Recent evidence shows that histone acetylation and DNA methylation contribute to AD aetiology. Amyloid plaques are formed by the deposition of amyloid-β peptides produced during β and γ secretase cleavage of the amyloid precursor protein (APP). Interestingly enough, APP processing results not only in the extracellular amyloid-β fragment, but also in an intracellular fragment named APP intracellular domain (AICD). This fragment interacts in vitro with HAT-TIP60 such that they form a transcriptional activator. These findings suggest that AD is associated with an increase in histone acetylation.18 This theory has been supported by results in neuron cultures, which show that mutations in the presenilin1 gene (PS1, gene coding for a member of the γ-secretase complex) inhibit degradation, via the proteosome pathway, of the HAT domain of CBP. This increases CREB-mediated gene expression.20

A recent in vivo study found that overexpression of the HDAC SIRT1 conferred protection against neurodegenerative disease in a murine model of AD. However, it is not known whether SIRT1 acts by epigenetic mechanisms, through other genes, or using both factors.21 Other studies have also demonstrated decreased histone acetylation, an effect that is causally related to AD.22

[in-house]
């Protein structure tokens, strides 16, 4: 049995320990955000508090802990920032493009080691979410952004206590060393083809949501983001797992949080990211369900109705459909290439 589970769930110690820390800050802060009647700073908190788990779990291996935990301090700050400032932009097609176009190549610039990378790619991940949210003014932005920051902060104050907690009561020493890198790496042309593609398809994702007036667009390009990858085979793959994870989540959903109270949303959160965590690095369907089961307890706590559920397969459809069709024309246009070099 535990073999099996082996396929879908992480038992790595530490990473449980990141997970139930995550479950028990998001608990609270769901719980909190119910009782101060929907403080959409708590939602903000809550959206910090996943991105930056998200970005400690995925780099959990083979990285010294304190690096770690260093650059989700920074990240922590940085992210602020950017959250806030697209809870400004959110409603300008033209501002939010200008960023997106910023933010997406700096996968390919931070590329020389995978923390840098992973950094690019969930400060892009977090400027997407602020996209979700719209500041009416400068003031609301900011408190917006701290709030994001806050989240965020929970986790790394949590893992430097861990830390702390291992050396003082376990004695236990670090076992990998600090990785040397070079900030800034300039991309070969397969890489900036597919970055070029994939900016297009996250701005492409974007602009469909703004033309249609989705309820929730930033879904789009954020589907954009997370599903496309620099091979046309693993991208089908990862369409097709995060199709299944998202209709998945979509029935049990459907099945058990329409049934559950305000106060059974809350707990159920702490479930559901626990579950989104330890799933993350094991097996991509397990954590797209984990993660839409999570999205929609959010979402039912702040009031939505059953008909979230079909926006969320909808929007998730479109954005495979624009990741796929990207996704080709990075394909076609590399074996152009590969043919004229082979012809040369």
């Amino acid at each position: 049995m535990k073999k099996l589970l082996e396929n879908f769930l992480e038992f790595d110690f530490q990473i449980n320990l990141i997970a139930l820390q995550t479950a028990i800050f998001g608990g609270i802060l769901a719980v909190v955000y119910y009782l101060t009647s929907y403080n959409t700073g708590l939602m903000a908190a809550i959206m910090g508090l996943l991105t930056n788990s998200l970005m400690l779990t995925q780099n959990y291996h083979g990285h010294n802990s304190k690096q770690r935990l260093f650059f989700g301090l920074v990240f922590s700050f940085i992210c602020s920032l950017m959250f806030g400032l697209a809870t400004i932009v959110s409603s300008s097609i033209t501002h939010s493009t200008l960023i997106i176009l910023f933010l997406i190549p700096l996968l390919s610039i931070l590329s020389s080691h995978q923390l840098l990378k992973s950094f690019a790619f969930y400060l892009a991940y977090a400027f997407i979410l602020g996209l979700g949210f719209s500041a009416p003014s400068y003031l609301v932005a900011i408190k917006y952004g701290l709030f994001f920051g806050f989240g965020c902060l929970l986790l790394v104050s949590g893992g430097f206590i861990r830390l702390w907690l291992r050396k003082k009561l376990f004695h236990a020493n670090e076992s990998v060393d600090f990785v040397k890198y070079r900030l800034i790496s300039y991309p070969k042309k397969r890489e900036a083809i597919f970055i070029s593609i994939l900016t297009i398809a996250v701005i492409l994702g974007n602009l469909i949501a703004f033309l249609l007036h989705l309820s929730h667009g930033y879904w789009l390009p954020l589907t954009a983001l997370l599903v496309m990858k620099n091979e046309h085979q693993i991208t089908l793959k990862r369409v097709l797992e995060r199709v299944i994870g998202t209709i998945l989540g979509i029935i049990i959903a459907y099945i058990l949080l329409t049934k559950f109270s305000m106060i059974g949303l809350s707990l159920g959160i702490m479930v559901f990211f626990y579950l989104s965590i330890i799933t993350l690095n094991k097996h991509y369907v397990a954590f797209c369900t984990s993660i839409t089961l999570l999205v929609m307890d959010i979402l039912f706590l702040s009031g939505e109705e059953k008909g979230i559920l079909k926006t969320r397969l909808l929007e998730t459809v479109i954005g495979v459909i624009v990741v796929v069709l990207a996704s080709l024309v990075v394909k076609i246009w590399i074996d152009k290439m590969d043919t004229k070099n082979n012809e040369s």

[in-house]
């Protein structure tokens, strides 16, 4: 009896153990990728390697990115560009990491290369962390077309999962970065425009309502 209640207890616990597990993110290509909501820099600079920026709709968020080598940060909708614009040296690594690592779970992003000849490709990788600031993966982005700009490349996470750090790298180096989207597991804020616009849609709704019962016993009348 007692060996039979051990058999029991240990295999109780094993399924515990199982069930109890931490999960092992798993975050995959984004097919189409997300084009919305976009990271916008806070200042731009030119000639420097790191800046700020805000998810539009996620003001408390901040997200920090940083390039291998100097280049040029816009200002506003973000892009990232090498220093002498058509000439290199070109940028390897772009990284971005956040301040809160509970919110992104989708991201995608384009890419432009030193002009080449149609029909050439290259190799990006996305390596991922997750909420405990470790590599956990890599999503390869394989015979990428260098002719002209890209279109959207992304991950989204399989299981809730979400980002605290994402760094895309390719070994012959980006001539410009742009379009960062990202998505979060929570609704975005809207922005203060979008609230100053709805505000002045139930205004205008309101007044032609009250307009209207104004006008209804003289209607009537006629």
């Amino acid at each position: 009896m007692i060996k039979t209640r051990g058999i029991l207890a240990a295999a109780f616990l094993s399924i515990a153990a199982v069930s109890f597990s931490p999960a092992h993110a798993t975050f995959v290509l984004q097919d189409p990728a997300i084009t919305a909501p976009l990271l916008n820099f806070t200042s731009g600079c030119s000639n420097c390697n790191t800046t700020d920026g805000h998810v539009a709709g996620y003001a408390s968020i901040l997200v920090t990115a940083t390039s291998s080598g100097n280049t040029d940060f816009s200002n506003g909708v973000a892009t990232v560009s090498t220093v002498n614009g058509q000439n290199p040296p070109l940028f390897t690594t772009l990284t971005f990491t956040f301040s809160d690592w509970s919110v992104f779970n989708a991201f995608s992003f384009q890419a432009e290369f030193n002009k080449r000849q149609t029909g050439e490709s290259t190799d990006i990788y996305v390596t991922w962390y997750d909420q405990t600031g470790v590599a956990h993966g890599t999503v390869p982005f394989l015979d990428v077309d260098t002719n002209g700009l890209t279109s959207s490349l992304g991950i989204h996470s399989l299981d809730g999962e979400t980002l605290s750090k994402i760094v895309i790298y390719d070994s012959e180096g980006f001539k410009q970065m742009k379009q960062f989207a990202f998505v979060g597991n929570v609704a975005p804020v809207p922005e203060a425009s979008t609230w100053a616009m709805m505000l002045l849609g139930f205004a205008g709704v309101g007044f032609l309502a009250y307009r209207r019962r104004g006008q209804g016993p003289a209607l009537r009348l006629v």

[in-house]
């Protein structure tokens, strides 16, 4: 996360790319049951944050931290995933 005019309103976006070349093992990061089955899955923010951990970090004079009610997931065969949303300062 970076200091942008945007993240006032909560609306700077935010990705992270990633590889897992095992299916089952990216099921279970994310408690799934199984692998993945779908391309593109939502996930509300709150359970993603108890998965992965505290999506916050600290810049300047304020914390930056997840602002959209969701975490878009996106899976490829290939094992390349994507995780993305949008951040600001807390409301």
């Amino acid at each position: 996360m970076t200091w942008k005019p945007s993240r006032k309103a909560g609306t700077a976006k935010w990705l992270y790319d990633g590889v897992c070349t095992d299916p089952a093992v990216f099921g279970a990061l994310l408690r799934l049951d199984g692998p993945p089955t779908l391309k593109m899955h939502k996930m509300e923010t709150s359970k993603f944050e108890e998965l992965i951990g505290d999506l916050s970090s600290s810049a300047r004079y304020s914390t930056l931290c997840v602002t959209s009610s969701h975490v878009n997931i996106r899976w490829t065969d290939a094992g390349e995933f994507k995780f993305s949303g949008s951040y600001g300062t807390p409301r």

Lastly, DNA methylation is another mechanism involved in AD aetiology, with hypomethylation being the most widely reported phenomenon. In cell cultures, hypomethylation of the promoter region of PS1 has increased expression of presenilin and promoted formation of β-amyloid plaques.23–26 Some posit that this effect could be reversed by applying a methyl donor, such as S-adenosyl methionine (SAM), to rescue methylation and decrease the expression of presenilin. That process would reduce formation of β-amyloid plaques. These studies suggest that methyl donors and/or the drugs that act on methyl metabolism are potential therapeutic agents for treating AD.25–27

Huntington disease